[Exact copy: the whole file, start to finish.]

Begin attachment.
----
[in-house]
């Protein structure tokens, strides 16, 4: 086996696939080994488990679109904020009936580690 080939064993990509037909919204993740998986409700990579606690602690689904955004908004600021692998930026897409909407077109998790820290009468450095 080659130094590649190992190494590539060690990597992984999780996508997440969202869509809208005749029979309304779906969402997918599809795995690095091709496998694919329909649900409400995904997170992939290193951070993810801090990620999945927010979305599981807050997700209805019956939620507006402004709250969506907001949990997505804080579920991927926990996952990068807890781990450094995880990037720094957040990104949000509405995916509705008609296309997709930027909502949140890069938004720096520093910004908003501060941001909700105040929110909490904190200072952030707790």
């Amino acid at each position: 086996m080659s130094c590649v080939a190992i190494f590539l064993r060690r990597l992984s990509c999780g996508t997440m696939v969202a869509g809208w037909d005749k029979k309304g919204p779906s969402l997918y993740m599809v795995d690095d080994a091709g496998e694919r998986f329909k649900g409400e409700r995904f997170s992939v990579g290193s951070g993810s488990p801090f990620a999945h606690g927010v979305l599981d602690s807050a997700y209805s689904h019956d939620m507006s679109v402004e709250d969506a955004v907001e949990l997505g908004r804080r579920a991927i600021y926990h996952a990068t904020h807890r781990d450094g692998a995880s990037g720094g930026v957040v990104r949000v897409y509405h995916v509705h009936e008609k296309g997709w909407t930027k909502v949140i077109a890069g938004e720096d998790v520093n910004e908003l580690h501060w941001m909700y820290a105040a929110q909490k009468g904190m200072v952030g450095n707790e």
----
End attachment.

[in-house]
């Protein structure tokens, strides 16, 4: 086996696939080994488990679109904020009936580690 080939064993990509037909919204993740998986409700990579606690602690689904955004908004600021692998930026897409909407077109998790820290009468450095 080659130094590649190992190494590539060690990597992984999780996508997440969202869509809208005749029979309304779906969402997918599809795995690095091709496998694919329909649900409400995904997170992939290193951070993810801090990620999945927010979305599981807050997700209805019956939620507006402004709250969506907001949990997505804080579920991927926990996952990068807890781990450094995880990037720094957040990104949000509405995916509705008609296309997709930027909502949140890069938004720096520093910004908003501060941001909700105040929110909490904190200072952030707790």
């Amino acid at each position: 086996m080659s130094c590649v080939a190992i190494f590539l064993r060690r990597l992984s990509c999780g996508t997440m696939v969202a869509g809208w037909d005749k029979k309304g919204p779906s969402l997918y993740m599809v795995d690095d080994a091709g496998e694919r998986f329909k649900g409400e409700r995904f997170s992939v990579g290193s951070g993810s488990p801090f990620a999945h606690g927010v979305l599981d602690s807050a997700y209805s689904h019956d939620m507006s679109v402004e709250d969506a955004v907001e949990l997505g908004r804080r579920a991927i600021y926990h996952a990068t904020h807890r781990d450094g692998a995880s990037g720094g930026v957040v990104r949000v897409y509405h995916v509705h009936e008609k296309g997709w909407t930027k909502v949140i077109a890069g938004e720096d998790v520093n910004e908003l580690h501060w941001m909700y820290a105040a929110q909490k009468g904190m200072v952030g450095n707790e």